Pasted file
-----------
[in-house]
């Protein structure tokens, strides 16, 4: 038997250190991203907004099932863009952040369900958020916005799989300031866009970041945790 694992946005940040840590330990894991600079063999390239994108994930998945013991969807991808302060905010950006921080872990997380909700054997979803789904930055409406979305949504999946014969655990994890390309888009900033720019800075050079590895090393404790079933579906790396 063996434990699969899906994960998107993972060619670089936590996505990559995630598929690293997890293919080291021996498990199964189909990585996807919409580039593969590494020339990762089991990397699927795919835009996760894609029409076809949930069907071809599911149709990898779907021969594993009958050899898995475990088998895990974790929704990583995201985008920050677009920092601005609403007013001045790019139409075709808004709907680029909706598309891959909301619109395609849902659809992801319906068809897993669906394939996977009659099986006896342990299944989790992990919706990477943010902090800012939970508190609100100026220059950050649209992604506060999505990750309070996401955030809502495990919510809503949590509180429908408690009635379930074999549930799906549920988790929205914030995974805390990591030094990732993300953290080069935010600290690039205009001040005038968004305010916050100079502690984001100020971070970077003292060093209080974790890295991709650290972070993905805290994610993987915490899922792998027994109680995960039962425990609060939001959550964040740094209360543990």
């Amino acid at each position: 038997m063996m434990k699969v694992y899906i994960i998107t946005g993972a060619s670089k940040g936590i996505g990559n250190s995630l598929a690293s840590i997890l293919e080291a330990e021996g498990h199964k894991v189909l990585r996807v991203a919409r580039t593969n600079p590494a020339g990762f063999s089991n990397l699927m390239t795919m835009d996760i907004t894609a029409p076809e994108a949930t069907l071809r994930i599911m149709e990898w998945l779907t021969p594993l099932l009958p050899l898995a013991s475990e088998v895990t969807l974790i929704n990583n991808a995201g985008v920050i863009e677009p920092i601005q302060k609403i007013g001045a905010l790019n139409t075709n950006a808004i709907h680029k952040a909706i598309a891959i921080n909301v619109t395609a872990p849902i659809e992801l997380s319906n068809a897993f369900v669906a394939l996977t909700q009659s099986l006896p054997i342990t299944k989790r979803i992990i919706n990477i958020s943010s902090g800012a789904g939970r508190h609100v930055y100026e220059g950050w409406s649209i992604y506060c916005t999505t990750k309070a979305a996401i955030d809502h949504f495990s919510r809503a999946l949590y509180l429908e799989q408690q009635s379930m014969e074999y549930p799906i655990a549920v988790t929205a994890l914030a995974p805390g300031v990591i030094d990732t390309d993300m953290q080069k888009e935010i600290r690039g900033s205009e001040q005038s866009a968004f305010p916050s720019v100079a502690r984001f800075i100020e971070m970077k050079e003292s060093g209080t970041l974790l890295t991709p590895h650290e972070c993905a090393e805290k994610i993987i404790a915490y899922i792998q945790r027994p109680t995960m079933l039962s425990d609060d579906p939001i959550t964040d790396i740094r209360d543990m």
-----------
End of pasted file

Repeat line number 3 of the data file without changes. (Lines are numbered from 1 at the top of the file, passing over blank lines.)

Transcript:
């Amino acid at each position: 038997m063996m434990k699969v694992y899906i994960i998107t946005g993972a060619s670089k940040g936590i996505g990559n250190s995630l598929a690293s840590i997890l293919e080291a330990e021996g498990h199964k894991v189909l990585r996807v991203a919409r580039t593969n600079p590494a020339g990762f063999s089991n990397l699927m390239t795919m835009d996760i907004t894609a029409p076809e994108a949930t069907l071809r994930i599911m149709e990898w998945l779907t021969p594993l099932l009958p050899l898995a013991s475990e088998v895990t969807l974790i929704n990583n991808a995201g985008v920050i863009e677009p920092i601005q302060k609403i007013g001045a905010l790019n139409t075709n950006a808004i709907h680029k952040a909706i598309a891959i921080n909301v619109t395609a872990p849902i659809e992801l997380s319906n068809a897993f369900v669906a394939l996977t909700q009659s099986l006896p054997i342990t299944k989790r979803i992990i919706n990477i958020s943010s902090g800012a789904g939970r508190h609100v930055y100026e220059g950050w409406s649209i992604y506060c916005t999505t990750k309070a979305a996401i955030d809502h949504f495990s919510r809503a999946l949590y509180l429908e799989q408690q009635s379930m014969e074999y549930p799906i655990a549920v988790t929205a994890l914030a995974p805390g300031v990591i030094d990732t390309d993300m953290q080069k888009e935010i600290r690039g900033s205009e001040q005038s866009a968004f305010p916050s720019v100079a502690r984001f800075i100020e971070m970077k050079e003292s060093g209080t970041l974790l890295t991709p590895h650290e972070c993905a090393e805290k994610i993987i404790a915490y899922i792998q945790r027994p109680t995960m079933l039962s425990d609060d579906p939001i959550t964040d790396i740094r209360d543990m």